I am nort sure if I ought to mention brand names so let them stay namelss for now.



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    Quote Originally Posted by fenn View Post
    while the previous posts are all quite correct, they leave out some important points that should help clear up some misconceptions around this issue. i'm going to elaborate on unterhaus' "theoretical issue" around the use of step/dir signalling to run a motor in closed loop.

    (skip this paragraph if you know how PID works)
    when a servo motor is commanded to go to a certain position, nothing would happen if it weren't for the PID controller. let's say we are at 0 and want to move to 1 inch. first the motion planner commands "1" and the motor is still. The difference between commanded and actual position (following error) is 1 inch. This is multiplied by the P value, (which was set to say 500 by the machine builder) and then output through a digital-to-analog converter, which usually has somewhere around 10 bits of resolution. This high-resolution signal is amplified and converted into high current to actually put torque on the motor. Now the motor picks up speed and it's cruising along at a good rate. We're at 0.5" now and still have 0.5" to go. P is still adding 250 whatsits to our torque command but we want to slow down before we overshoot the 1" mark - the torque command should be negative! This is where the D term comes in - it slows down the motor by reversing the torque command when we are going too fast. If P and D aren't both set properly, the motor will be sluggish or will oscillate wildly and overshoot the endpoint. Even if P and D are set right, the torque command must faithfully represent their wishes to the motor amplifier, or you get the same problems.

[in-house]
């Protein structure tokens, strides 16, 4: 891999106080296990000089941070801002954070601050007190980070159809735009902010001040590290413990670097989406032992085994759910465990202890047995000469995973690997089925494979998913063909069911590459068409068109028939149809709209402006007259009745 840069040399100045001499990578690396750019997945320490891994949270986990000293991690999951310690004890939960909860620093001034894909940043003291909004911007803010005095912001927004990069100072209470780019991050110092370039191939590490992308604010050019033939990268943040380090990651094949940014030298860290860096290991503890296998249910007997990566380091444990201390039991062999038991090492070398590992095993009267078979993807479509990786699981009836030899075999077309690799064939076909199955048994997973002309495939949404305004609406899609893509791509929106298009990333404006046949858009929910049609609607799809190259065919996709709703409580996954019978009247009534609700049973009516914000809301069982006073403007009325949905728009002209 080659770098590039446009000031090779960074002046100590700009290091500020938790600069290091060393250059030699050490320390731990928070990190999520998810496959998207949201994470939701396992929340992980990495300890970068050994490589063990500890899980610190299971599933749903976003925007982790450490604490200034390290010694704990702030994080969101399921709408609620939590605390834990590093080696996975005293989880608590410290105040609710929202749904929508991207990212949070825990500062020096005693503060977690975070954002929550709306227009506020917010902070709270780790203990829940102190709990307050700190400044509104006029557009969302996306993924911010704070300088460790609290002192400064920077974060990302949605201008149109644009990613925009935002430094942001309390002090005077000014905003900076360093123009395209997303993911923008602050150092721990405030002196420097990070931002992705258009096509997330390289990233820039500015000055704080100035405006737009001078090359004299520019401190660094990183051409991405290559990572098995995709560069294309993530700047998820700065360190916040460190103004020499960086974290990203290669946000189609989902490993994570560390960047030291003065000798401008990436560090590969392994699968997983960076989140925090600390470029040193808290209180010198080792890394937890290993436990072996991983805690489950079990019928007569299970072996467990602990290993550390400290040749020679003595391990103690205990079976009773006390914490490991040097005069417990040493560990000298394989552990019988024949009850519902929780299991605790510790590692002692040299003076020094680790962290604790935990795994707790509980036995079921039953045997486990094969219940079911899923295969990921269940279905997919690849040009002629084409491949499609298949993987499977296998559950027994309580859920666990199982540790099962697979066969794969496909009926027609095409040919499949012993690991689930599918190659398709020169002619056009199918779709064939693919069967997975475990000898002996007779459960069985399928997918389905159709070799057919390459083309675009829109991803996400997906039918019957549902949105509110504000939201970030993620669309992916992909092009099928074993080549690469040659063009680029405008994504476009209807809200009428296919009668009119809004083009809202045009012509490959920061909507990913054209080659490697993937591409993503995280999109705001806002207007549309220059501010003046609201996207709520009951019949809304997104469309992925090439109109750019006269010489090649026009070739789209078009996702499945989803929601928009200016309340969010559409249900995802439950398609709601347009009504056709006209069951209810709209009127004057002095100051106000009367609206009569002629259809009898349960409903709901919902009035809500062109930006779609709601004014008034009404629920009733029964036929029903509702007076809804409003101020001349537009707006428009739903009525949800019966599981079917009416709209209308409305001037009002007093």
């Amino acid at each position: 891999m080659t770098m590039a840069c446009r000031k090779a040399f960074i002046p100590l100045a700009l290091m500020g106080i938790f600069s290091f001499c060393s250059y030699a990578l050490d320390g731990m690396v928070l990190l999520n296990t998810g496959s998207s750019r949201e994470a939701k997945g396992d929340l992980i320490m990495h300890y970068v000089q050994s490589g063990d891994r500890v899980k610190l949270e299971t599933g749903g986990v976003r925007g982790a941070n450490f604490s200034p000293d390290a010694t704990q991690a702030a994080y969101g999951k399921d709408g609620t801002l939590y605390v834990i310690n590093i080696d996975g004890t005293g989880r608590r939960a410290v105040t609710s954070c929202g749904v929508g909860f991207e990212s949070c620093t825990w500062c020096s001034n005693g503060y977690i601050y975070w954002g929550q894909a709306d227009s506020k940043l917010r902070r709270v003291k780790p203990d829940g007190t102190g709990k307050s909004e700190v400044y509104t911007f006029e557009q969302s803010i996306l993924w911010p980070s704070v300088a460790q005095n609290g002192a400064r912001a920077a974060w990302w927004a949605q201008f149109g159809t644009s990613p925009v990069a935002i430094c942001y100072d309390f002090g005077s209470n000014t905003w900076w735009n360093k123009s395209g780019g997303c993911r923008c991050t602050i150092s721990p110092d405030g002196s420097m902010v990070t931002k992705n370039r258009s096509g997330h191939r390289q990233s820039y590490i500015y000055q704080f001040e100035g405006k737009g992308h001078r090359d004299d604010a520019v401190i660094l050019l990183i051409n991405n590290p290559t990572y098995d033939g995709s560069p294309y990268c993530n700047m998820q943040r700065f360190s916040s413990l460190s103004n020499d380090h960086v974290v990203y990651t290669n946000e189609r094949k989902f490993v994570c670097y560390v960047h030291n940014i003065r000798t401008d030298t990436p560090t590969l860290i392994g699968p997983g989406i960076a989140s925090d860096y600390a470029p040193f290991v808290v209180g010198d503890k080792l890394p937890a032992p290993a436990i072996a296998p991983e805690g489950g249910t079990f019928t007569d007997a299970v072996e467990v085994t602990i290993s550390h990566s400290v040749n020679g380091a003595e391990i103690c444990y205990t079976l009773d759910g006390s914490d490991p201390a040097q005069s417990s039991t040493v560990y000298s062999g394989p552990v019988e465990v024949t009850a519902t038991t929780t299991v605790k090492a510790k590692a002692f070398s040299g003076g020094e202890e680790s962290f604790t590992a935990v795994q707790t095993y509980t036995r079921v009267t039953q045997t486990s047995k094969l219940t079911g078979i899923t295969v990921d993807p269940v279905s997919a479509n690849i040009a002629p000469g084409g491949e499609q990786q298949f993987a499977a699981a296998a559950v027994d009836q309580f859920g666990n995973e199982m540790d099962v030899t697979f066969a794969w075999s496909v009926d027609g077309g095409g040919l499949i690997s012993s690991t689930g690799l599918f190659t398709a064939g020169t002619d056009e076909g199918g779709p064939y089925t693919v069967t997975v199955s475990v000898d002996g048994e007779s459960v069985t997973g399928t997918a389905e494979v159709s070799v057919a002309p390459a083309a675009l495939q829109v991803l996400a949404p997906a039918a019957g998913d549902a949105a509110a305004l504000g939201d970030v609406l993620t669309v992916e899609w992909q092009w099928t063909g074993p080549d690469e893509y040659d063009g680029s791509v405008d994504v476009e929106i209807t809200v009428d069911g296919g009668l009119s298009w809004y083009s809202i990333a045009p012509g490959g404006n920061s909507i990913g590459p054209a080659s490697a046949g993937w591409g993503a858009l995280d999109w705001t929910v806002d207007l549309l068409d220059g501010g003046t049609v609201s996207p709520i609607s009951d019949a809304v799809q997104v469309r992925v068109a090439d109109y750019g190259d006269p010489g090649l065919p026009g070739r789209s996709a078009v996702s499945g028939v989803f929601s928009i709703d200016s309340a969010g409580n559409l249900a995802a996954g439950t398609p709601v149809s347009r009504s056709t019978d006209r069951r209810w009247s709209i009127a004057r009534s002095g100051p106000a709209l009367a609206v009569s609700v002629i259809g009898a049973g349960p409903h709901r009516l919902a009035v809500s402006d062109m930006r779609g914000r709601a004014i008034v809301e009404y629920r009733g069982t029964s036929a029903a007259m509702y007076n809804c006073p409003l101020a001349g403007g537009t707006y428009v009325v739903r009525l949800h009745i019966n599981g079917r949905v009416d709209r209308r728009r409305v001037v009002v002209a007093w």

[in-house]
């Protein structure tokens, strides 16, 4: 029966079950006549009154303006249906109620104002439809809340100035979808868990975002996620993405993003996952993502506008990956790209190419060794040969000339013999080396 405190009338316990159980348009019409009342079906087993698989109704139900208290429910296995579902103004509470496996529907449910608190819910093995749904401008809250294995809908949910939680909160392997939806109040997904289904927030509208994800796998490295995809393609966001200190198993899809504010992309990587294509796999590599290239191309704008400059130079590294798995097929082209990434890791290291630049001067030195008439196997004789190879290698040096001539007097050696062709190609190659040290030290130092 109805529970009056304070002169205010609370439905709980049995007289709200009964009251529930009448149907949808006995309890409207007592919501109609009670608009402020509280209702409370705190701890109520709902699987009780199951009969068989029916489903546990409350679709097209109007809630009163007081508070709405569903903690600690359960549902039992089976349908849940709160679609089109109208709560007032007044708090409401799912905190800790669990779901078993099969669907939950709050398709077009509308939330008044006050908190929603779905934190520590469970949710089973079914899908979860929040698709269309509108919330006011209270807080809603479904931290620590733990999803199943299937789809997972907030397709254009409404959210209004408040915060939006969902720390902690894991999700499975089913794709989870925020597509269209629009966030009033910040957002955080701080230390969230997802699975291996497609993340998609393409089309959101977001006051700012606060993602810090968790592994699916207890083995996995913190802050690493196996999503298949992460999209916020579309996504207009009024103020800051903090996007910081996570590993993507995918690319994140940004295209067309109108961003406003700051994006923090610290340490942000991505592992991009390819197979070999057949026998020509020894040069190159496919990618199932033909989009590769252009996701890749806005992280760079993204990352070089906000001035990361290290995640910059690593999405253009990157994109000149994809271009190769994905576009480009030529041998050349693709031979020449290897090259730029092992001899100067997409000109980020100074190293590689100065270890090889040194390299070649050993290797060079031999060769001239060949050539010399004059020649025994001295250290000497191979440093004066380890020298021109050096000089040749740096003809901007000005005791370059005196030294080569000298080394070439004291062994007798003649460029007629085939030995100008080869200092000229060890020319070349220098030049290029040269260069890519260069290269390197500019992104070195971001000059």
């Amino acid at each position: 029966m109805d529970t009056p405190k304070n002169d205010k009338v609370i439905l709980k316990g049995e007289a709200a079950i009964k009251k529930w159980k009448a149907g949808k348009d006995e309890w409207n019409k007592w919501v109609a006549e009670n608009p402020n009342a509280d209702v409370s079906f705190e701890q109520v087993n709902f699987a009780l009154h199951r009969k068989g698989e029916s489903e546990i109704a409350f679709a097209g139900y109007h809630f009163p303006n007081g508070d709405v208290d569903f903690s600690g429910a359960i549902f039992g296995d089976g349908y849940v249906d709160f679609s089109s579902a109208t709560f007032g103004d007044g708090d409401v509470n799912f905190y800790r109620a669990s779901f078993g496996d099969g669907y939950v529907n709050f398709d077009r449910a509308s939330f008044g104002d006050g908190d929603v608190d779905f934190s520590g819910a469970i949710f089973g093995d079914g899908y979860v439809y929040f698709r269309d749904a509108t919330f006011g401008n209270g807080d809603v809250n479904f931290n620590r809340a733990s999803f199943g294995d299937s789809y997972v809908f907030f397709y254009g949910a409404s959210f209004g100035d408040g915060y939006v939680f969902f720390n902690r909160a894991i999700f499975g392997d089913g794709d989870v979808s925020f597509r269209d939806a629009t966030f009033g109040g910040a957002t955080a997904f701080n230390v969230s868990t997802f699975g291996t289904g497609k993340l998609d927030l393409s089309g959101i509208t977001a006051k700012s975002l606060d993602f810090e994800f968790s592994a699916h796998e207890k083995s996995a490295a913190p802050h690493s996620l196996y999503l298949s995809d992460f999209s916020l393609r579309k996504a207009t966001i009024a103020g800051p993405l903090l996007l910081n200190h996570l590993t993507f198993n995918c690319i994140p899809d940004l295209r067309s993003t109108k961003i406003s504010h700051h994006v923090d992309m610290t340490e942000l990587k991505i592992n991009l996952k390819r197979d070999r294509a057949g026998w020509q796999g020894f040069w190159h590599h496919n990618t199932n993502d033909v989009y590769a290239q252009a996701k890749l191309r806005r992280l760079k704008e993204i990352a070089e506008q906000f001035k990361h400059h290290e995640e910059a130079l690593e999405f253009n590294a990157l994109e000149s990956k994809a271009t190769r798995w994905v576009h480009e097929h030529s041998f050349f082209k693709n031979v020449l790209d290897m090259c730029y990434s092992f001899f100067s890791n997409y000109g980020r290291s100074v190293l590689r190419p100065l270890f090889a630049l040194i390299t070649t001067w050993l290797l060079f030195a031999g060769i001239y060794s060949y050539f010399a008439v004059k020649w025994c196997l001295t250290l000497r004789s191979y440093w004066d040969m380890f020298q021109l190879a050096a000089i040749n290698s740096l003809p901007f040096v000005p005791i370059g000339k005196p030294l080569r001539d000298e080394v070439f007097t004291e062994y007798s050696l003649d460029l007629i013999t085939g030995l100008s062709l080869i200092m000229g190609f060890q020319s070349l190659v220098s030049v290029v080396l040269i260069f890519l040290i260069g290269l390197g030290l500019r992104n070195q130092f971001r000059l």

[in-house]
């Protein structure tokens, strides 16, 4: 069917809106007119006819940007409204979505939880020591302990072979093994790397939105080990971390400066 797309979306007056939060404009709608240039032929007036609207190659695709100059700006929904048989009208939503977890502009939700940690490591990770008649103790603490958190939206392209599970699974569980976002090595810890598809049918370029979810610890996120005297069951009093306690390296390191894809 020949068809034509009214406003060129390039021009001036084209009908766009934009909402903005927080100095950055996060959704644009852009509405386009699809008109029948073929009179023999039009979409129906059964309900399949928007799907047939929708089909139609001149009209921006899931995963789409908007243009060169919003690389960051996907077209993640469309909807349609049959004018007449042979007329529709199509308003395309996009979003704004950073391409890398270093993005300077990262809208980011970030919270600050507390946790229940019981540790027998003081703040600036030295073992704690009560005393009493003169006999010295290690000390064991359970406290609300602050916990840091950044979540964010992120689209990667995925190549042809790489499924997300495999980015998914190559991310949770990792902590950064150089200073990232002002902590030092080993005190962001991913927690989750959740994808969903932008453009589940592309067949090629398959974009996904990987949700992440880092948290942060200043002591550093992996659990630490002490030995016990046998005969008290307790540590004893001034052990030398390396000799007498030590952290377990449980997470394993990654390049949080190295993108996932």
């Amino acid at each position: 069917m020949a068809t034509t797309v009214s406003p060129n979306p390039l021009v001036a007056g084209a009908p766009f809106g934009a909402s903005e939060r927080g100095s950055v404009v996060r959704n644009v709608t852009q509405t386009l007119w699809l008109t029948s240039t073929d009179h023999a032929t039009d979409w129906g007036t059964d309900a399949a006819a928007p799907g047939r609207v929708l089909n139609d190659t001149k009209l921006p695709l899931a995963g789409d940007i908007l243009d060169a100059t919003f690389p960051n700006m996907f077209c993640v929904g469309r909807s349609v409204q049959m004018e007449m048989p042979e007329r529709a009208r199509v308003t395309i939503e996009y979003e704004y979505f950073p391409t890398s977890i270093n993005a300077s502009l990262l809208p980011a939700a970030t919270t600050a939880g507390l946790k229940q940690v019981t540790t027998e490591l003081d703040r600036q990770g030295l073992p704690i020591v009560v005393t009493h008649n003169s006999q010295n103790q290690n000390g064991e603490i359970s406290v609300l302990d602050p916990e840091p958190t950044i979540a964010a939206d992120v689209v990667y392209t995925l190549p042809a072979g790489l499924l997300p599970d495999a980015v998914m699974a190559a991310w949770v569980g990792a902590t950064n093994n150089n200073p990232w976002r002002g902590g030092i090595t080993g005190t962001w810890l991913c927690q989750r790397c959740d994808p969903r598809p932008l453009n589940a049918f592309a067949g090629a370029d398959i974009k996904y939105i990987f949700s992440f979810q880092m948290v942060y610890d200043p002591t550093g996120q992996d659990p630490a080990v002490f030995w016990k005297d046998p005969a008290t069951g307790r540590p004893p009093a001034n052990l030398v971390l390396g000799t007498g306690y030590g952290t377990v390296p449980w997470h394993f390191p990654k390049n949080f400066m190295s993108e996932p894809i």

Now, stepper motors by comparison have a very simple control scheme - if you aren't there yet, take another step. While a microstepping drive can have a position resolution approaching that of a low end servo, its control resolution is still far inferior. Let's say you had a 10x microstepping stepper (2000 steps/rev) with a 250 line encoder (1000 counts/rev) and you are behind by one encoder count, or two steps. The driver's options are: take one step, take two steps, take three steps, etc. If you take one step, you advance the counter one position in the stepper drive, which changes the currents in the coils a little bit, and gives a tiny amount of torque to the motor, which would be enough to move the motor to the desired position eventually, but it won't get there as fast as the motor is capable of doing. If you take two steps it advances the balance-point a little more, and you get a little more torque. Now as soon as you try to take three steps the balance point ends up overshooting the goal point, so you have to take a whole lot of steps backwards all of a sudden once you want to start slowing down. Essentially what you have is a two-bit torque command with a lot of delay built in. This delay is what really hurts the concept.